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FOMC Minutes Discuss Rate Rises

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The Pound briefly spiked higher on Wednesday as the MPC’s Bank Rate Votes showed that two members had voted to increase rates – a break from expectations and several years of interest rate stability in the UK. The last dissenting votes occurred in 2011, and rates have been unchanged since 2009 at 0.50%.

While the Pound did spike 75 pips higher on the news, consistent downward pressure saw the gains erased and the currency reach new lows of 1.6565 for the week.

The FOMC minutes revealed further discussion of the eventual exit strategy for its extraordinary stimulus program and zero interest rates: “Participants agreed that adjustments in the IOER rate would be the primary tool used to move the federal funds rate into its target range and influence other money market rates. In addition, most thought that temporary use of a limited-scale ON RRP facility would help set a firmer floor under money market interest rates during normalization.”

As a reminder, the reason for the need to use three policy tools to raise interest rates is due to the current level of excess reserves in the banking system. Fed purchases of financial assets generate reserve account balances in participating banks. Because there is no reserve requirement attached to these reserve balances, they are excess reserves.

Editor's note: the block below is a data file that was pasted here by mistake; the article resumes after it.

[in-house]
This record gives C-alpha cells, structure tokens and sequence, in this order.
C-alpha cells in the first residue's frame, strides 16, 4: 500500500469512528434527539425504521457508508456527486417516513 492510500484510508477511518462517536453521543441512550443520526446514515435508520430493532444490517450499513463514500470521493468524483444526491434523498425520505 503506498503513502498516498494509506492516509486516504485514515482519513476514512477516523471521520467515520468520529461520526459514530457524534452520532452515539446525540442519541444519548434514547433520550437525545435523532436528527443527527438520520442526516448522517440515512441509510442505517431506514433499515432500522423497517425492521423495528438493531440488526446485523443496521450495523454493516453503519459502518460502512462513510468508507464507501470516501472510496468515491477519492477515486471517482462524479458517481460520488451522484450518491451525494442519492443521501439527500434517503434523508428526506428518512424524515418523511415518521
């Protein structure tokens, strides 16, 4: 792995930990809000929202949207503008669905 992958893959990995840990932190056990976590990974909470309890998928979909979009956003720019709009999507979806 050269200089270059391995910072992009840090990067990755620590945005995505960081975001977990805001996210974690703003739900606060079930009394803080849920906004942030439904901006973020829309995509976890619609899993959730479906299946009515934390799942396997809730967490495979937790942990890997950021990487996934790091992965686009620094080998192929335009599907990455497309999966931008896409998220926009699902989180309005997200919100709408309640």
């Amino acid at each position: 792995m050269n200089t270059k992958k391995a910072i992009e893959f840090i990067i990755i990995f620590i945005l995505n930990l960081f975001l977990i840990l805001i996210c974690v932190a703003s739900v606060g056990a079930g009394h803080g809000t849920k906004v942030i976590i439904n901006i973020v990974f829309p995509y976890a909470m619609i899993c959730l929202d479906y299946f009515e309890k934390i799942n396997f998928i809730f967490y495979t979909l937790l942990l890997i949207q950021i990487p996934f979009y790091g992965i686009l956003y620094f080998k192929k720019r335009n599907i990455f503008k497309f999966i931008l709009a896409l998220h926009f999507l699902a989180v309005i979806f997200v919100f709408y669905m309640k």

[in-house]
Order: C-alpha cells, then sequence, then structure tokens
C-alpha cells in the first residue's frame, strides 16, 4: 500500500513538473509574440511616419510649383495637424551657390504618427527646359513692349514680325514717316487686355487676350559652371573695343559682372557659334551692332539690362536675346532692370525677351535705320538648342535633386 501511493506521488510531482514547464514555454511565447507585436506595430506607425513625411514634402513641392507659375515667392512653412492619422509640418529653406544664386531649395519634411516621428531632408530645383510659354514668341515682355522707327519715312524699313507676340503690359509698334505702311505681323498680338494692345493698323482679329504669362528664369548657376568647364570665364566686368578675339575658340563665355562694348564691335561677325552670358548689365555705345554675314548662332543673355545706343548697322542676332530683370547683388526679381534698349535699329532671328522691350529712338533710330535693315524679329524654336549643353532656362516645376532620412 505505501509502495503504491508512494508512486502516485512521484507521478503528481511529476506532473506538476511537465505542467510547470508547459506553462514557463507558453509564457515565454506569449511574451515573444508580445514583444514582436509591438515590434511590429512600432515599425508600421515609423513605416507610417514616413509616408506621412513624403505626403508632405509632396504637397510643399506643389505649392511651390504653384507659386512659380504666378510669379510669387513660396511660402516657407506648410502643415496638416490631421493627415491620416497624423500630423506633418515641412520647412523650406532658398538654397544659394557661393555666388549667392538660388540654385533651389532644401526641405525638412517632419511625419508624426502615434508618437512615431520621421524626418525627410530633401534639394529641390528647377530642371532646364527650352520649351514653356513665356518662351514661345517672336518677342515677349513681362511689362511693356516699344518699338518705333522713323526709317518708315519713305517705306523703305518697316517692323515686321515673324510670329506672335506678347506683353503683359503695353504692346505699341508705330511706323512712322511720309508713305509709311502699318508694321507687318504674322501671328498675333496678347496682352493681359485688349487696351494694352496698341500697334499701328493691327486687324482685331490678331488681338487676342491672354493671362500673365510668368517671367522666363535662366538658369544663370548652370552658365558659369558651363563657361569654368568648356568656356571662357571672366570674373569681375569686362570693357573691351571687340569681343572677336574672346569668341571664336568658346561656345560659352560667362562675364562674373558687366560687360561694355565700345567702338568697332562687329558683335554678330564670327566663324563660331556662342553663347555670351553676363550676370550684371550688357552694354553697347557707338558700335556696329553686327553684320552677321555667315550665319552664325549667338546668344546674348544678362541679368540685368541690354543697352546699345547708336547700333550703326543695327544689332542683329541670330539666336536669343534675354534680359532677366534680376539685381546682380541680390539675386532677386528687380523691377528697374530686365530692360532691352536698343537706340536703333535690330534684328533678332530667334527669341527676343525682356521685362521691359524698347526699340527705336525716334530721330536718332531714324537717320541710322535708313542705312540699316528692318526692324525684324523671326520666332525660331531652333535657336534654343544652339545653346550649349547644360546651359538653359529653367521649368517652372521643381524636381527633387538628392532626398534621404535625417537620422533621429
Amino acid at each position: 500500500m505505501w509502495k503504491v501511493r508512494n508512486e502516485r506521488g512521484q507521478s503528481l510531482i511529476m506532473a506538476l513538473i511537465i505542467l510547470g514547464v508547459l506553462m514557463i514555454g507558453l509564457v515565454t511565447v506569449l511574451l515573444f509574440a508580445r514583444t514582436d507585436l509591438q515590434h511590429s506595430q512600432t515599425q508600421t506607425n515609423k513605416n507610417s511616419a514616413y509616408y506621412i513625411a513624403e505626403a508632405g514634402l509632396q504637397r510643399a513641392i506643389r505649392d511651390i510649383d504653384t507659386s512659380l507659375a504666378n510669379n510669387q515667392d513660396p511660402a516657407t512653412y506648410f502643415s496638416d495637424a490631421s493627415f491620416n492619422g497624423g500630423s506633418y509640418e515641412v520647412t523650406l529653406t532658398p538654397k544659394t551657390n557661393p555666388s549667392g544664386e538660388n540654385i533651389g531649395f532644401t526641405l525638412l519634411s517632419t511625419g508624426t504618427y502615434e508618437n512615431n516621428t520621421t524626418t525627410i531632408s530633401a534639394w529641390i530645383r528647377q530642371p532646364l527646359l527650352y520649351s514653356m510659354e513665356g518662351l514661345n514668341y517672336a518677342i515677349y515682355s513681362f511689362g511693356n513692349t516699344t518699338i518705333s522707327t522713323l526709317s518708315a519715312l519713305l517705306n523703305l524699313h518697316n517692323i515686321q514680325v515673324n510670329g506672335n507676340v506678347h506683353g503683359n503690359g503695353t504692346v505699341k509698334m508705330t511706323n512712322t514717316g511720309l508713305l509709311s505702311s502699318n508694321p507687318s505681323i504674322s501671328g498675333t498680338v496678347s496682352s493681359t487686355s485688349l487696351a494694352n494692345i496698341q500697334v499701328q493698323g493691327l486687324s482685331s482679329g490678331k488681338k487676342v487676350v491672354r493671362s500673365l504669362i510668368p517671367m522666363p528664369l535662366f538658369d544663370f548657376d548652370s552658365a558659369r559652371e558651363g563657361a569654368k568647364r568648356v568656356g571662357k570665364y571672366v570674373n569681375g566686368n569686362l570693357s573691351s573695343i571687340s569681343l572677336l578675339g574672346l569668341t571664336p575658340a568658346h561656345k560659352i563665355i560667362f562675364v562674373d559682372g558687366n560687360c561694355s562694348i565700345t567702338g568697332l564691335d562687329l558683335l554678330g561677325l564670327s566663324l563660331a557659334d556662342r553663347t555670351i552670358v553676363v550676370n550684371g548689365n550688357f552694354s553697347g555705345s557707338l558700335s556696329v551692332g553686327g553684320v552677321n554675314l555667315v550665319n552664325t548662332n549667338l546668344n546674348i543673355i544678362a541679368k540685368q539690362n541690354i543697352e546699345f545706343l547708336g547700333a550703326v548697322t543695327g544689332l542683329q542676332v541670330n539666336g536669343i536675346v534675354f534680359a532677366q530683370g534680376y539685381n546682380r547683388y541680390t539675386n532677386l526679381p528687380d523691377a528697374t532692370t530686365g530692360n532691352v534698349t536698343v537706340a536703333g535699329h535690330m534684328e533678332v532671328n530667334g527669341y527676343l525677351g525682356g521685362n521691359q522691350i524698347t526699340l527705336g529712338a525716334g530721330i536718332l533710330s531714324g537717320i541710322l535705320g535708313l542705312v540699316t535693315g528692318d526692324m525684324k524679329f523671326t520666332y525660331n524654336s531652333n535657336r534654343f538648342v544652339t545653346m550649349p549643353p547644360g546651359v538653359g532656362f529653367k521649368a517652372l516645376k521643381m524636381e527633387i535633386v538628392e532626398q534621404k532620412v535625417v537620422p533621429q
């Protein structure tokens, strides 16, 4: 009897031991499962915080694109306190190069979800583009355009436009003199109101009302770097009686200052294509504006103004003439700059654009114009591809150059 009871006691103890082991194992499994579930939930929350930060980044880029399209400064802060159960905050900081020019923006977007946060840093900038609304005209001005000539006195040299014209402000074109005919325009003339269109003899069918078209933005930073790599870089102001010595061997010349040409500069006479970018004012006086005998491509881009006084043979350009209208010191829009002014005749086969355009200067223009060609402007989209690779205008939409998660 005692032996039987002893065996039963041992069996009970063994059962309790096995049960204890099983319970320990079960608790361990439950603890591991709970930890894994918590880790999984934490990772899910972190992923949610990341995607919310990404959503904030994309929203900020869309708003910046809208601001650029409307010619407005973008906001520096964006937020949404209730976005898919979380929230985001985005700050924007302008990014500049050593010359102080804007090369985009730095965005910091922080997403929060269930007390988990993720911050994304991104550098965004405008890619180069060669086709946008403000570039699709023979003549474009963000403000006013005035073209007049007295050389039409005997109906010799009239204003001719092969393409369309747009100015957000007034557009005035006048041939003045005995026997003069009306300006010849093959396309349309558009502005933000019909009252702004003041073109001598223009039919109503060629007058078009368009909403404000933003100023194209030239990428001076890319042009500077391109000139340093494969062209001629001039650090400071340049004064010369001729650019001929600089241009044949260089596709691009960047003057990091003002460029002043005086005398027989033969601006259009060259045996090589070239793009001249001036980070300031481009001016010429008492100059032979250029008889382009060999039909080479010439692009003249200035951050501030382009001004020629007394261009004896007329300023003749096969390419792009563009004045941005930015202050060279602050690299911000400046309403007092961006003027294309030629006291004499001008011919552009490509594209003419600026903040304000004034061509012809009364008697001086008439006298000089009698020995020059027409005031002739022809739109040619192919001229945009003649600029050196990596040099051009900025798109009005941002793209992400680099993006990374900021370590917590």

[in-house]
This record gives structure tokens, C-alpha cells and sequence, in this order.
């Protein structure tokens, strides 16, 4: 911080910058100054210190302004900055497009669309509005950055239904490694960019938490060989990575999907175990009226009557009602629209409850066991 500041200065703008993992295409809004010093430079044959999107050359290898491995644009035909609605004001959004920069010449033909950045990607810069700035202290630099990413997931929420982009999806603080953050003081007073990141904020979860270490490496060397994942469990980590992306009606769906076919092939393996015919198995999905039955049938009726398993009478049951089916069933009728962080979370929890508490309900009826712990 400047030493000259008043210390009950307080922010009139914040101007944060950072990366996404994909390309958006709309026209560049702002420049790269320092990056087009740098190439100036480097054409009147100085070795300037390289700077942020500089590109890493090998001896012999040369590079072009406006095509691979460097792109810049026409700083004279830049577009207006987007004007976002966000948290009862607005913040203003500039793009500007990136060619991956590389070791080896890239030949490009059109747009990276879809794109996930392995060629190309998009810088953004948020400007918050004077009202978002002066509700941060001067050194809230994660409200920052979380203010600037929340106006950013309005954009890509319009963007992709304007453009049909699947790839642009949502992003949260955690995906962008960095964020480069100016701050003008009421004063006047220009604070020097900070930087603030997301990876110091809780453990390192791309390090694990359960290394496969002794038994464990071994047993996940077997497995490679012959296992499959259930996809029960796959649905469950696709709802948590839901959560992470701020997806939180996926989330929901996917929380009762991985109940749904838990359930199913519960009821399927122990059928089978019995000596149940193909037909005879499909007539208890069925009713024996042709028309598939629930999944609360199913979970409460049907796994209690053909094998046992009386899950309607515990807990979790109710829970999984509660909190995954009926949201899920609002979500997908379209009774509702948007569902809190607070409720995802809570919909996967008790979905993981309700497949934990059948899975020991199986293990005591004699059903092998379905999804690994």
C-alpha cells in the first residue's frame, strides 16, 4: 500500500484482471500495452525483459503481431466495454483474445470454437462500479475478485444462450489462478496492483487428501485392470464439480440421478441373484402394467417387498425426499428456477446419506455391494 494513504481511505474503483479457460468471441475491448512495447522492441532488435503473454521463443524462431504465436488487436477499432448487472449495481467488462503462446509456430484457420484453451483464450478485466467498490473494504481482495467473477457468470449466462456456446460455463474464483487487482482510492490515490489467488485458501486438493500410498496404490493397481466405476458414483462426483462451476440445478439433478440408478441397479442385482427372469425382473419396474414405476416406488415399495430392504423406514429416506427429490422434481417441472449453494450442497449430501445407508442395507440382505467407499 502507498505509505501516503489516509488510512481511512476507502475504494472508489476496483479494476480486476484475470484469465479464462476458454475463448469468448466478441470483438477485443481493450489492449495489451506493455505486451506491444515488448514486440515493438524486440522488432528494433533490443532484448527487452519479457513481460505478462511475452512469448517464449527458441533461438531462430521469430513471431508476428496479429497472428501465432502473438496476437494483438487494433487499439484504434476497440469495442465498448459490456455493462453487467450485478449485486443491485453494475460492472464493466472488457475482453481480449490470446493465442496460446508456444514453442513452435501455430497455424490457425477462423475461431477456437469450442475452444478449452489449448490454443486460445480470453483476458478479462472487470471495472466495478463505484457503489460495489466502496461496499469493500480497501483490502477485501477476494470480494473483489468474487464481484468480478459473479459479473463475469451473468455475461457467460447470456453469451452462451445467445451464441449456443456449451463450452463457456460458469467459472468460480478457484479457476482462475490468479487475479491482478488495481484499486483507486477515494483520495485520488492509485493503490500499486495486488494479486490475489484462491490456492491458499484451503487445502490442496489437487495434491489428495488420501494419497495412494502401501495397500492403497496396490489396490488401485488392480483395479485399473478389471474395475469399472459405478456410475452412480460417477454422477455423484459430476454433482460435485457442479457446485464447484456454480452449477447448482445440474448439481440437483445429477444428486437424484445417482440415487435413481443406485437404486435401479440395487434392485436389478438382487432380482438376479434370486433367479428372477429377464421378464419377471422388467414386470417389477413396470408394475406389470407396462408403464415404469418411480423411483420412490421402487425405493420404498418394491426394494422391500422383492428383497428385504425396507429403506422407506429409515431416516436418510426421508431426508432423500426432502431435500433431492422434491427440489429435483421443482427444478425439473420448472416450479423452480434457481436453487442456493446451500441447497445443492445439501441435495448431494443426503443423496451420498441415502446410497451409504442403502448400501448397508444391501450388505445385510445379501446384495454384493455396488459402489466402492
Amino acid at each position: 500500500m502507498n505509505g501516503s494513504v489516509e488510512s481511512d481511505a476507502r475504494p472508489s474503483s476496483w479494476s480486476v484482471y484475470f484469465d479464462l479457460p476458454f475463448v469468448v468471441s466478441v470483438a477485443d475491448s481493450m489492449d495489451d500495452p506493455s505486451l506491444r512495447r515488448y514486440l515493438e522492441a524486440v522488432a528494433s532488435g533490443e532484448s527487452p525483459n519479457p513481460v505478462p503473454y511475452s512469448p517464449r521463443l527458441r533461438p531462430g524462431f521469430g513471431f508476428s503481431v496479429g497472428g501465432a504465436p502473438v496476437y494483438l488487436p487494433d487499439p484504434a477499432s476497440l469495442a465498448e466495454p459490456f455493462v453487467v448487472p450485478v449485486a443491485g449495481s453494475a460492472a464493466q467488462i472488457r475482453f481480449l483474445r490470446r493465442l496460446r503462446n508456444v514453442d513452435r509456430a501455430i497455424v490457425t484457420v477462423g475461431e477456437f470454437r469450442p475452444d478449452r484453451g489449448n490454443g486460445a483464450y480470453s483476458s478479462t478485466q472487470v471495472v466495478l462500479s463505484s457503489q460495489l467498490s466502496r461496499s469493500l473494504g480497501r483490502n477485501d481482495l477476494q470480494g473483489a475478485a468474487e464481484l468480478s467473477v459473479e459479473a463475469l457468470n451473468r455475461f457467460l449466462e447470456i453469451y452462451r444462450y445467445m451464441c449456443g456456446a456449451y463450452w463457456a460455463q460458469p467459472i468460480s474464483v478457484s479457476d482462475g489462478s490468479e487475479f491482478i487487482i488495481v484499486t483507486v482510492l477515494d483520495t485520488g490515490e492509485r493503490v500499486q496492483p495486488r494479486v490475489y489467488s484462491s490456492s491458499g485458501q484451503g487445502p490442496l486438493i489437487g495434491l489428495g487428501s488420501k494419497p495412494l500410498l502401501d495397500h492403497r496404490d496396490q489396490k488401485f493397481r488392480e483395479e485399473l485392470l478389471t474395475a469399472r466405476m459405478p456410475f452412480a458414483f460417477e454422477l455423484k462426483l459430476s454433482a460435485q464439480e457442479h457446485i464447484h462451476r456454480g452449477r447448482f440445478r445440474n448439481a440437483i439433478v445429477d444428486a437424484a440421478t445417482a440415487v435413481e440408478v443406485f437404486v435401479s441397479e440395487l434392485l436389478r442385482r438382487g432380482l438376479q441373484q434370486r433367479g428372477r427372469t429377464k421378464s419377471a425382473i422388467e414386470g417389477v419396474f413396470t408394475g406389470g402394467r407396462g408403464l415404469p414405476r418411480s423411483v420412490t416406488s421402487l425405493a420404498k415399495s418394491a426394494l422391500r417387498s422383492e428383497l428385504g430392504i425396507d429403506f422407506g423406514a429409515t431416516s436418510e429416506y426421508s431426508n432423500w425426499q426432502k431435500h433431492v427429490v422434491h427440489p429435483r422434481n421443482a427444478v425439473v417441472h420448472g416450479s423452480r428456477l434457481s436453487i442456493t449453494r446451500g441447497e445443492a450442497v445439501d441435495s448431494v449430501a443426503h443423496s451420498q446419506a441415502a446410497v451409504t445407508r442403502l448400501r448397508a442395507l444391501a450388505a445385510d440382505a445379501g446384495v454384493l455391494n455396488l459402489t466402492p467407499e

The Fed must pay interest on these reserves to keep a floor under interest rates. Because the reserves are not needed by the banks, absent interest on reserves (IOR), the excess reserves would be lent in the interbank market, putting downward pressure on the interbank rate. This occurs because banks would rather lend the funds at any rate, rather than receiving nothing in interest from the Fed.

By paying IOR, the Fed places a floor under interbank lending rates and prevents losing control over this policy tool when it finally moves to raise the Fed Funds Rate. The Reverse Repurchase Facility expands the list of counterparties to include those such as money-market funds and government sponsored entities (GSE’s) such as Freddie Mac and Fannie Mae. These parties previously could not receive interest on reserves. This will lead to a combination of the three policy tools to normalize interest rates, and the FOMC will continue discussing these factors through to the first rate rise.

In other news, China HSBC Flash Manufacturing PMI was announced yesterday. The PMI figure showed that Chinese manufacturing expanded, but at a slower than expected pace. The figure of 50.3 was well below expectations of 51.5, and the AUD sold off following the announcement before finishing the day higher.

European PMI’s were mixed, largely indicating expansion in the services sector. The Euro was largely unaffected by the data.

Tonight sees important speeches by central bank heads Mario Draghi and Janet Yellen at the Jackson Hole Symposium. Economists and analysts are unsure of whether the meeting will be used to strike a dovish or a hawkish tone, and whether any new policy direction will be announced.

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